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SIGNAL Magazine

Writing
 a New Spy School
 Syllabus

October 1, 2012
By Max Cacas

The National Intelligence University prepares for its fifth decade with a shift in focus and a change in venue.

The National Intelligence University, which provides advanced training to U.S. intelligence professionals, is transitioning from an institution primarily focused on the U.S. Defense Department to one serving the entire intelligence community. This reflects the new emphasis toward sharing and collaboration within the nation's intelligence apparatus.

To make the change a reality, National Intelligence University (NIU) leaders are rethinking and expanding the educational programs the institution offers. Plans also are underway to relocate the university to its own new campus in the very near future—in part to bolster its perception as an intelligence community strategic resource.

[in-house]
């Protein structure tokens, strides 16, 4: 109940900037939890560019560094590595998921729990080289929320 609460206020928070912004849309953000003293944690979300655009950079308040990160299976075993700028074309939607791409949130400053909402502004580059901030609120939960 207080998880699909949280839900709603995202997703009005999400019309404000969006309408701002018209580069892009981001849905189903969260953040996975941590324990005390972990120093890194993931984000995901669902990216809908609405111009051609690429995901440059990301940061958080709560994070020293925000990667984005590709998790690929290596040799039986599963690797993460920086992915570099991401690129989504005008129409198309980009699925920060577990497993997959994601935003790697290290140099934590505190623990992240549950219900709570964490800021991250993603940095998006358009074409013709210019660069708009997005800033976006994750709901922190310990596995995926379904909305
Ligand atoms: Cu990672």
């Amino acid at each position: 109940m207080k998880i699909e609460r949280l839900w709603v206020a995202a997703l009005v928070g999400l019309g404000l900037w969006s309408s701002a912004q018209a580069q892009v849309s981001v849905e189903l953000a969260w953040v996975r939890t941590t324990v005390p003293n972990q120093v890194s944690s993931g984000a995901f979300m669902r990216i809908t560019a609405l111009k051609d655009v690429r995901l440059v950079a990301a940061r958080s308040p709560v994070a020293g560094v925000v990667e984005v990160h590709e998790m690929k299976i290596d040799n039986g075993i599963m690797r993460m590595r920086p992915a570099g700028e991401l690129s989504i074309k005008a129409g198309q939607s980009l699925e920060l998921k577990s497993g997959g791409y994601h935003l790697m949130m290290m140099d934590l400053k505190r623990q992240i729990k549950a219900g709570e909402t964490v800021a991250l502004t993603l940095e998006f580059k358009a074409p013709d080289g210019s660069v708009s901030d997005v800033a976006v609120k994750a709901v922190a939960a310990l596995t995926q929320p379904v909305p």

Dr. David R. Ellison, president of the NIU, says that the change began with the appointment of James Clapper as the director of National Intelligence in 2010. “Director Clapper recognized that if we were going to have a National Intelligence University in the intelligence community, the best place to start was with an accredited institution that had already achieved success in an academic area,” Ellison explains. He adds that Clapper went on to draft a memorandum to then-Secretary of Defense Robert Gates, defining education as a force multiplier and a tool that must be used to the advantage of the entire intelligence community.

“What he envisioned was that the then-National Intelligence College would become the National Intelligence University, and it would provide accredited education, academic research and academic outreach to the intelligence community as a whole,” Ellison points out.

Intelligence CIOs Teaming for Change

October 1, 2012
By Robert K. Ackerman